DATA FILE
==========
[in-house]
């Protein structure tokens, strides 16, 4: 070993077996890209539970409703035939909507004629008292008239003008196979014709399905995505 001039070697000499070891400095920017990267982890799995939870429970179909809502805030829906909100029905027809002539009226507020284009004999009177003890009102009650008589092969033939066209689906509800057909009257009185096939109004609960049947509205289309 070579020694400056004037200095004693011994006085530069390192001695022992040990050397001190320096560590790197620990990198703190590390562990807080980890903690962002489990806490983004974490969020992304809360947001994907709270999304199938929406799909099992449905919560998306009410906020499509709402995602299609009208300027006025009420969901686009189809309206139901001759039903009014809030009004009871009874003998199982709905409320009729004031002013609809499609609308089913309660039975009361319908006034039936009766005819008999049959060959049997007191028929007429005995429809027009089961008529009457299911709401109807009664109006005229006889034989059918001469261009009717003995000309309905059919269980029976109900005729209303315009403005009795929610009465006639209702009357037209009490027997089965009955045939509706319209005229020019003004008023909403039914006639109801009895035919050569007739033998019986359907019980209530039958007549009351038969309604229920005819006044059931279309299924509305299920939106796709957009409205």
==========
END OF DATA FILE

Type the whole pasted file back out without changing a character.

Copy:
[in-house]
């Protein structure tokens, strides 16, 4: 070993077996890209539970409703035939909507004629008292008239003008196979014709399905995505 001039070697000499070891400095920017990267982890799995939870429970179909809502805030829906909100029905027809002539009226507020284009004999009177003890009102009650008589092969033939066209689906509800057909009257009185096939109004609960049947509205289309 070579020694400056004037200095004693011994006085530069390192001695022992040990050397001190320096560590790197620990990198703190590390562990807080980890903690962002489990806490983004974490969020992304809360947001994907709270999304199938929406799909099992449905919560998306009410906020499509709402995602299609009208300027006025009420969901686009189809309206139901001759039903009014809030009004009871009874003998199982709905409320009729004031002013609809499609609308089913309660039975009361319908006034039936009766005819008999049959060959049997007191028929007429005995429809027009089961008529009457299911709401109807009664109006005229006889034989059918001469261009009717003995000309309905059919269980029976109900005729209303315009403005009795929610009465006639209702009357037209009490027997089965009955045939509706319209005229020019003004008023909403039914006639109801009895035919050569007739033998019986359907019980209530039958007549009351038969309604229920005819006044059931279309299924509305299920939106796709957009409205």